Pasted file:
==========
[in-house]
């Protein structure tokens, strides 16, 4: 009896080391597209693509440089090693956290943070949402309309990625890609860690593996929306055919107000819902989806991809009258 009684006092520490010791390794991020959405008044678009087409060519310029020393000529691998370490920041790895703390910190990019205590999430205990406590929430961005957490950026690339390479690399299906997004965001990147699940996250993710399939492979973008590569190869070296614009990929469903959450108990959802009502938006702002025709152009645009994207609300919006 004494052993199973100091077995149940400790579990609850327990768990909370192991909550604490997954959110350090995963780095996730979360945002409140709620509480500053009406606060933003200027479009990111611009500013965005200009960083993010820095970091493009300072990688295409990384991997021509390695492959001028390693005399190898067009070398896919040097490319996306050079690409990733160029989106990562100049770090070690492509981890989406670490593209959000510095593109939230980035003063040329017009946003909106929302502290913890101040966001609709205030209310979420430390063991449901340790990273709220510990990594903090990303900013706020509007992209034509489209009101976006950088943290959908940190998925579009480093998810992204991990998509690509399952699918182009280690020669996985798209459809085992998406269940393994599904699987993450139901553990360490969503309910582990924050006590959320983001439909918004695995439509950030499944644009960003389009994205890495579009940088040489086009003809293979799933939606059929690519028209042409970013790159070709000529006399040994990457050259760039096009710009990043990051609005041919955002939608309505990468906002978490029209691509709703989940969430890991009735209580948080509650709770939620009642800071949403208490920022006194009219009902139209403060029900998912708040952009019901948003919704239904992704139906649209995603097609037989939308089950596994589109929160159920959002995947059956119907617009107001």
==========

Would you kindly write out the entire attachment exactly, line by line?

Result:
[in-house]
């Protein structure tokens, strides 16, 4: 009896080391597209693509440089090693956290943070949402309309990625890609860690593996929306055919107000819902989806991809009258 009684006092520490010791390794991020959405008044678009087409060519310029020393000529691998370490920041790895703390910190990019205590999430205990406590929430961005957490950026690339390479690399299906997004965001990147699940996250993710399939492979973008590569190869070296614009990929469903959450108990959802009502938006702002025709152009645009994207609300919006 004494052993199973100091077995149940400790579990609850327990768990909370192991909550604490997954959110350090995963780095996730979360945002409140709620509480500053009406606060933003200027479009990111611009500013965005200009960083993010820095970091493009300072990688295409990384991997021509390695492959001028390693005399190898067009070398896919040097490319996306050079690409990733160029989106990562100049770090070690492509981890989406670490593209959000510095593109939230980035003063040329017009946003909106929302502290913890101040966001609709205030209310979420430390063991449901340790990273709220510990990594903090990303900013706020509007992209034509489209009101976006950088943290959908940190998925579009480093998810992204991990998509690509399952699918182009280690020669996985798209459809085992998406269940393994599904699987993450139901553990360490969503309910582990924050006590959320983001439909918004695995439509950030499944644009960003389009994205890495579009940088040489086009003809293979799933939606059929690519028209042409970013790159070709000529006399040994990457050259760039096009710009990043990051609005041919955002939608309505990468906002978490029209691509709703989940969430890991009735209580948080509650709770939620009642800071949403208490920022006194009219009902139209403060029900998912708040952009019901948003919704239904992704139906649209995603097609037989939308089950596994589109929160159920959002995947059956119907617009107001």